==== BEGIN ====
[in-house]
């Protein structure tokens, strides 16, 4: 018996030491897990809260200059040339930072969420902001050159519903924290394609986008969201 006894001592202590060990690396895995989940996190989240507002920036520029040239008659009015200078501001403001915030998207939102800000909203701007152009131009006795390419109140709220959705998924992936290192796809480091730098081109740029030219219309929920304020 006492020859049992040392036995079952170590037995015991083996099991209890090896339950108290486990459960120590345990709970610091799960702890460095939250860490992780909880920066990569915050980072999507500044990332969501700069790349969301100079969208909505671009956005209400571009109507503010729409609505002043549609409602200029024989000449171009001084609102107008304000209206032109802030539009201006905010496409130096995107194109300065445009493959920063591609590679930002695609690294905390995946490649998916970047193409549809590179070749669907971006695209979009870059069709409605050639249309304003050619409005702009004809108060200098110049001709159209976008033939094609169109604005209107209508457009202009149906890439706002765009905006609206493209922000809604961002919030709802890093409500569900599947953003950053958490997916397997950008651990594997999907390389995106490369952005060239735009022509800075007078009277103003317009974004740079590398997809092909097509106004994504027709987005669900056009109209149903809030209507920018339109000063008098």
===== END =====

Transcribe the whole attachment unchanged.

[in-house]
């Protein structure tokens, strides 16, 4: 018996030491897990809260200059040339930072969420902001050159519903924290394609986008969201 006894001592202590060990690396895995989940996190989240507002920036520029040239008659009015200078501001403001915030998207939102800000909203701007152009131009006795390419109140709220959705998924992936290192796809480091730098081109740029030219219309929920304020 006492020859049992040392036995079952170590037995015991083996099991209890090896339950108290486990459960120590345990709970610091799960702890460095939250860490992780909880920066990569915050980072999507500044990332969501700069790349969301100079969208909505671009956005209400571009109507503010729409609505002043549609409602200029024989000449171009001084609102107008304000209206032109802030539009201006905010496409130096995107194109300065445009493959920063591609590679930002695609690294905390995946490649998916970047193409549809590179070749669907971006695209979009870059069709409605050639249309304003050619409005702009004809108060200098110049001709159209976008033939094609169109604005209107209508457009202009149906890439706002765009905006609206493209922000809604961002919030709802890093409500569900599947953003950053958490997916397997950008651990594997999907390389995106490369952005060239735009022509800075007078009277103003317009974004740079590398997809092909097509106004994504027709987005669900056009109209149903809030209507920018339109000063008098």